HomeLocal NewsZim weighs costs of too many elephants

Zim weighs costs of too many elephants

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WITH the elephant population ballooning, wildlife authorities have resorted to using 45 generators, each consuming 200
litres of diesel a week from June to November, to ensure the animals can get water.

The strategy appears to be working. So far this year, around 17 elephants have died in the area due to extreme heat and lack of water, compared to 77 last year.

“The elephants drink close to 90% of all the water (pumped) here,” said Edwin Makuwe, an ecologist with the Zimbabwe Parks and Wildlife management Authority (Zimparks).

“I think elephants now know that when they hear an engine running, chances are that there is water close by.”

But the water, while life-preserving, may be running against the flow of nature. The 14 600-square-kilometre reserve is home to between 35 000 to 40 000 elephants, twice its capacity. The increase in the elephant population has led to higher demand for water at the park, home to over 100 different species of animals, including the “Big Five”: elephant, lion, leopard, buffalo and the endangered rhinoceros.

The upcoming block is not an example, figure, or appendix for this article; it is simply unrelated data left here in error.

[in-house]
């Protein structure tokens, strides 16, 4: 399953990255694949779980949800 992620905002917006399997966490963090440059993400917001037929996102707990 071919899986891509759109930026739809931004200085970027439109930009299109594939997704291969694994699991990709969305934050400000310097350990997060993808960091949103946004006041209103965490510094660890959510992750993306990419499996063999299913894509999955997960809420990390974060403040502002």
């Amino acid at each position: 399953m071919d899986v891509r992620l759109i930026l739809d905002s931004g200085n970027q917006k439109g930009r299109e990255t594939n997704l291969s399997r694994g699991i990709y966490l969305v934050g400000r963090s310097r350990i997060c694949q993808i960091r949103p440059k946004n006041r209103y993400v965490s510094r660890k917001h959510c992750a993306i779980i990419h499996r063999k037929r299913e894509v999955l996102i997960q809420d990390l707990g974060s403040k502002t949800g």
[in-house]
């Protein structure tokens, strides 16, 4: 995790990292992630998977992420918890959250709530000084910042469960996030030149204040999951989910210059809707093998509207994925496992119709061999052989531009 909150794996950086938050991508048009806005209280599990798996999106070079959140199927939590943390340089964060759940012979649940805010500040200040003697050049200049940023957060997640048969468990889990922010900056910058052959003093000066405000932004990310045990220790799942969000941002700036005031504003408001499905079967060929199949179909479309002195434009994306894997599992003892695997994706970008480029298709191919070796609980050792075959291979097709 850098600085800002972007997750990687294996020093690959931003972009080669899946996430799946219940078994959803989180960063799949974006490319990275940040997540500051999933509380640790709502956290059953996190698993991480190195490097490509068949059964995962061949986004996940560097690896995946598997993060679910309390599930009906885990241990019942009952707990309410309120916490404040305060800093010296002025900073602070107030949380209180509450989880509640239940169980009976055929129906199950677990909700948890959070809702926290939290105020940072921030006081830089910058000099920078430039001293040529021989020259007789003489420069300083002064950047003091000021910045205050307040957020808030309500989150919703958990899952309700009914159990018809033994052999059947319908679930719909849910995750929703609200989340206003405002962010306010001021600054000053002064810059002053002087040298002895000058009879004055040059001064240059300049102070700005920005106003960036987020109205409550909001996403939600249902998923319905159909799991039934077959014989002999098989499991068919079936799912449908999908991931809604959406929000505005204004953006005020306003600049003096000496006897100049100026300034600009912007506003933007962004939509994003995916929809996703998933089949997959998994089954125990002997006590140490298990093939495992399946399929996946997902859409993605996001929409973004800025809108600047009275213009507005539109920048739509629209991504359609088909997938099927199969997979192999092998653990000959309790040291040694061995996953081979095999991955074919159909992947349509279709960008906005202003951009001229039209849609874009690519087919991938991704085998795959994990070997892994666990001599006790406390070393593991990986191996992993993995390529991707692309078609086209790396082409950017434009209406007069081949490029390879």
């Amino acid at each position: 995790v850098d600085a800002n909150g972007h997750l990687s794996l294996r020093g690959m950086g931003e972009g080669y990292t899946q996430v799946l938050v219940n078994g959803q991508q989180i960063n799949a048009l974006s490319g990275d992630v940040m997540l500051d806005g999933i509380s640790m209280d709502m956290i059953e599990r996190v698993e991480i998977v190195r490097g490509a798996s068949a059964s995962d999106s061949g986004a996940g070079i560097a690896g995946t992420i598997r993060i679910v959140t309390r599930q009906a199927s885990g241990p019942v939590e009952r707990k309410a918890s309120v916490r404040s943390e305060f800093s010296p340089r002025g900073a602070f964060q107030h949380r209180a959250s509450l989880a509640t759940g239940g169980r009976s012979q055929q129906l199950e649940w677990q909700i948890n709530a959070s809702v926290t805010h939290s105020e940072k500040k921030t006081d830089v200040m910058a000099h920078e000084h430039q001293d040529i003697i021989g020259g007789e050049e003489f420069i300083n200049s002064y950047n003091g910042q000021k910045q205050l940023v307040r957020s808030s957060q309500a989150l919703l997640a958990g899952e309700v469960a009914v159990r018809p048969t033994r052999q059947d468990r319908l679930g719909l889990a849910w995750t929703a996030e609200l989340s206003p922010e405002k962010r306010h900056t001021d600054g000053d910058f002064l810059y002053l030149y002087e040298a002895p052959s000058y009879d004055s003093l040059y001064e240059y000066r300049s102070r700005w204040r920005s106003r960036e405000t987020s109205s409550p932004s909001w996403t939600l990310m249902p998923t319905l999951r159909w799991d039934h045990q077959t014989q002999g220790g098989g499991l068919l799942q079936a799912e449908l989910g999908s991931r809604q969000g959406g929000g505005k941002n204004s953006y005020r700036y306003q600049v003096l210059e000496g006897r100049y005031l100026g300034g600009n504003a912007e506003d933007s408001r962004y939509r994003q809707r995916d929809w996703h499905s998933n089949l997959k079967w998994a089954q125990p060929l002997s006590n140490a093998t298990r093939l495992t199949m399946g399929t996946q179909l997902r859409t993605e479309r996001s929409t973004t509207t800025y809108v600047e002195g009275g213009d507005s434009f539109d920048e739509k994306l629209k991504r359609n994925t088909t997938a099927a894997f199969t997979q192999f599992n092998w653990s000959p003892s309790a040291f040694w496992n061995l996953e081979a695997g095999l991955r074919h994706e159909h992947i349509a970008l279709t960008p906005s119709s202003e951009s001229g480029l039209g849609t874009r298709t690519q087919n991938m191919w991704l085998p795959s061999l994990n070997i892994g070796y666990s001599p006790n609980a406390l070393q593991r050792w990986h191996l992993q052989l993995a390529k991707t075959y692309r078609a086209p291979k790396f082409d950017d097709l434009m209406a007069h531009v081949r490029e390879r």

Makuwe said the rise in the elephant population at the game reserve, established in 1949, had also led to the destruction of the environment. “There is so much activity by the elephants that the vegetation has been affected negatively, the trees are no longer growing as fast as they should.

“(The trees) are no longer producing as many seeds as they should. In the long term this will have a negative effect on the entire habitat of Hwange.”

He said the quality of the forage had gone down, with elephants stripping tree barks and digging roots for food. “The African savanna is supposed to be a mosaic of trees and grasses. The moment you start to have more grasslands than trees it is no longer functioning as African savanna.” Makuwe fears small animals and insects that live in the trees risk extinction.

“If you lose the trees and you are left with the grasslands, then definitely some of the species will be lost,” he said.–Sapa

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